So instead of saying, "we don't call the vet unless we feel it's an emergency," I think you should simply say, "It's an emergency. I'll hold the phone while you find out when someone will be here." If she asks what you think the problem is, give the worst-case scenario that you are concerned about: "I'm worried that he may have been poisoned." In that situation, if she were to give you the runaround, I would definitely call another vet. It really is a good idea to have two vets anyway, in case your regular clinic is short staffed and tied up in other emergencies.

    I want to add that you don't need to second-guess yourself. It seems that you have enough experience with your horses and with past veterinary calls that if you have the rare over-reaction, it will be forgiven. It is enough that the symptoms fit more serious and deadlier conditions than what resulted.

    I recently had one of those emergency calls which turned out to be no big deal. My horse came up three-legged lame and I was convinced she had broken her leg or dislocated her hip. The vet hoof-tested her and then blocked her foot to find out the pain source and diagnosed a probable abscess, which sure enough, erupted a few days later. She had never had an abscess and was so dramatic in her presentation that I thought the worst. The thing is, I do not regret for a minute that I called, because if it had been some awful thing, I would never have forgiven myself if I had let her suffer.


    3 members found this post helpful.

  16. #36
    Join Date
    Jul. 25, 2003
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    Boston Area
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    Glad you were able to reach your vet and she was seen promptly. I would still let your vet know that you had trouble getting through. I use the main number at my vet practice for scheduling but in an emergency/serious situation I usually call one of the vets directly.

    I'm grateful that our vets give out their cell numbers because sometimes just talking to them quickly can really help.
    Equine Ink - My soapbox for equestrian writings & reviews.
    EquestrianHow2 - Operating instructions for your horse.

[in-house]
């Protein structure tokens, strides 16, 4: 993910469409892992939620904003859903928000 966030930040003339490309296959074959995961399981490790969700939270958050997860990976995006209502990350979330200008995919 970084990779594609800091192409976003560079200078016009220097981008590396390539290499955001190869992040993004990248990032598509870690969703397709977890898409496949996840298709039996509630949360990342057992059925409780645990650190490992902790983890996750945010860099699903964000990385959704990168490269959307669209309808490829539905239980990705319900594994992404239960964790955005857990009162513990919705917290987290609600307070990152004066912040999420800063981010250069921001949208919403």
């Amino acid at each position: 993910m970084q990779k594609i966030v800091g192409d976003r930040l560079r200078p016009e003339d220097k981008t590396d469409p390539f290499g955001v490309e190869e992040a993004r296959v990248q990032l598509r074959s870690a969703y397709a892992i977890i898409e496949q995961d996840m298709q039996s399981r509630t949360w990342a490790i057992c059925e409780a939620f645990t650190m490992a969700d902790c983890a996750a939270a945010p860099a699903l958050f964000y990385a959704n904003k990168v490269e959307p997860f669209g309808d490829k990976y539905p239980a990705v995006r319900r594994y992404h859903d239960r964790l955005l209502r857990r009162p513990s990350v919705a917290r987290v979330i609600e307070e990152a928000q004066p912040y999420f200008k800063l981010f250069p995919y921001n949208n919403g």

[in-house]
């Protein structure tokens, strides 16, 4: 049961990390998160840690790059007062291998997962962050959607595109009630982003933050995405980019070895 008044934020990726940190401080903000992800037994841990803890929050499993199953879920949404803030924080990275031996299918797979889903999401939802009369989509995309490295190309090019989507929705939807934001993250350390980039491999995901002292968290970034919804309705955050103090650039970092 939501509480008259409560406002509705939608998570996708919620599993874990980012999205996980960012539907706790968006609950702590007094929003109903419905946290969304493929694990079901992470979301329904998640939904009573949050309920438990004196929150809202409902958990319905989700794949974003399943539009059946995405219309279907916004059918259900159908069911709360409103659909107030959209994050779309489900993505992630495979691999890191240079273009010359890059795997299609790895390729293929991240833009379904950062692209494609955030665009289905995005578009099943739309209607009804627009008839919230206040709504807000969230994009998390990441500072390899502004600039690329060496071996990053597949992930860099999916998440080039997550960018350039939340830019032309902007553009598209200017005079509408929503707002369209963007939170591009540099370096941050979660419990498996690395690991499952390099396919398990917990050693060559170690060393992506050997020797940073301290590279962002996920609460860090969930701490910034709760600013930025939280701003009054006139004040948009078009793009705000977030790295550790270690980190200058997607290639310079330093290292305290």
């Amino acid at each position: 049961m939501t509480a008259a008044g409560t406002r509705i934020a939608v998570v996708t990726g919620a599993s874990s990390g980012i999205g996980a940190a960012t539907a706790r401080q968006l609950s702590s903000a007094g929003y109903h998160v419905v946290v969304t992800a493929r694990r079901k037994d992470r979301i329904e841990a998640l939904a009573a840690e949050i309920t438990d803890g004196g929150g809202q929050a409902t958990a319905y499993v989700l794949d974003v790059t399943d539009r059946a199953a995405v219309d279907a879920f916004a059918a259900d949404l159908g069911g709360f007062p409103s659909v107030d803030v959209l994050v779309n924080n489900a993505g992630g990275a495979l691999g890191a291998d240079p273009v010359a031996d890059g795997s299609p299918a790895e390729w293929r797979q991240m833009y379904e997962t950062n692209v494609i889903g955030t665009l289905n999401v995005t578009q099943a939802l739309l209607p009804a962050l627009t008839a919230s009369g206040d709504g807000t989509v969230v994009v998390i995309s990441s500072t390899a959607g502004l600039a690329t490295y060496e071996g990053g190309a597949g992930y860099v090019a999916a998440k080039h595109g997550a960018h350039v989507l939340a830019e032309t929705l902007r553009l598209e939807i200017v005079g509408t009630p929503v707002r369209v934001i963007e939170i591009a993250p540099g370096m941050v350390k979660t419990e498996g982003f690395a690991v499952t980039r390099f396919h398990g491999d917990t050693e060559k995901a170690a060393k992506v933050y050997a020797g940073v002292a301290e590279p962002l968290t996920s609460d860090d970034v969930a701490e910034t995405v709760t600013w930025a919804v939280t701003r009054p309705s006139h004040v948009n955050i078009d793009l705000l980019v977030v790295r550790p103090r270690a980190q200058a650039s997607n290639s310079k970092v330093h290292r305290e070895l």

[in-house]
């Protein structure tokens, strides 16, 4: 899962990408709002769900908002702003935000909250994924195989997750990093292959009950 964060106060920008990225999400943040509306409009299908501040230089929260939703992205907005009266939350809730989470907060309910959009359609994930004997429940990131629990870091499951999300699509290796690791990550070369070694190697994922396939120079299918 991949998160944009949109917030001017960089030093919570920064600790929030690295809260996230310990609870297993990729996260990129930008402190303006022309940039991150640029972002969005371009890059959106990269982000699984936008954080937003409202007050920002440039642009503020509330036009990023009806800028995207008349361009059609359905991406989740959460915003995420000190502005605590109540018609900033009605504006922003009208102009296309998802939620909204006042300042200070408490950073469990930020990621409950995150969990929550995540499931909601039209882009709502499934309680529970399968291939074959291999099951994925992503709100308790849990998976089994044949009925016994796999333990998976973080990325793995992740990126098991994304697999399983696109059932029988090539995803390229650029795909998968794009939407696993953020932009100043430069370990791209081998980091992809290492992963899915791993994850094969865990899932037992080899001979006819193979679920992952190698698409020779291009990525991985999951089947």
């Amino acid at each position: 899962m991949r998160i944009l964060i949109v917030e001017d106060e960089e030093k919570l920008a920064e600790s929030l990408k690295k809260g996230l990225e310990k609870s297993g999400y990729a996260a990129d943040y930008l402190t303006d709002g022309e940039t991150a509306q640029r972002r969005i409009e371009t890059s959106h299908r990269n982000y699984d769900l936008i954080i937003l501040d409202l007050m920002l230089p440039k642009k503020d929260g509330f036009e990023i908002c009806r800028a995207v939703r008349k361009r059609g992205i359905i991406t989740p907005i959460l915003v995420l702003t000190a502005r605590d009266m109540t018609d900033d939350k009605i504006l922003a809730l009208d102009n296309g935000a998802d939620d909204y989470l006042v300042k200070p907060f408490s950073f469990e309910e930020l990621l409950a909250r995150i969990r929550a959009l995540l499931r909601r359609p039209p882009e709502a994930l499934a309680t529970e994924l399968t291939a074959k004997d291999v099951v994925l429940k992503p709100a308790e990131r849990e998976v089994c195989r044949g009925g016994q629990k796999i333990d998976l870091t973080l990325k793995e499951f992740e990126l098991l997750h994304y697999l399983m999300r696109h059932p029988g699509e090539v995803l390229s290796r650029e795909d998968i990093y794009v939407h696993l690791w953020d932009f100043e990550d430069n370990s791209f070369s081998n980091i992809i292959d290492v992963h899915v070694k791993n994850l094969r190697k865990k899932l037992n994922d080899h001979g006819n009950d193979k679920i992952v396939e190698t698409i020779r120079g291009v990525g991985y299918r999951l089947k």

17. #37
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    Feb. 25, 2011
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    So California
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    Quote Originally Posted by Tif_Ann View Post
    Update... ...After sedating her, they opened up her mouth with the speculum and found that way back in her mouth, all along the top of her tongue (and a few underneath) were "erosions" as they called it. No idea where they came from. All three vets ended up coming in and looking at it. Basically said it looks like chemical burns, maybe from creosote or green treated wood, but there's really nothing like that anywhere that she could have gotten into; or blister beetles - but our vet said she has no other signs at this point of blister beetle toxicity and really it's not something you see in South Dakota AND none of our other horses have symptoms and are fed the same; but basically no idea what caused it...
    How weird. Horses get the darndest things. Please update if you ever figure it out.


    2 members found this post helpful.

  18. #38
    Join Date
    Feb. 25, 2011
    Location
    So California
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    Did they test for this?:
    http://www.aaep.org/health_articles_...ly=true&id=190

    "Vesicular Stomatitis (VS) is a contagious disease that afflicts horses, livestock, wildlife and even humans. The disease is caused by a virus...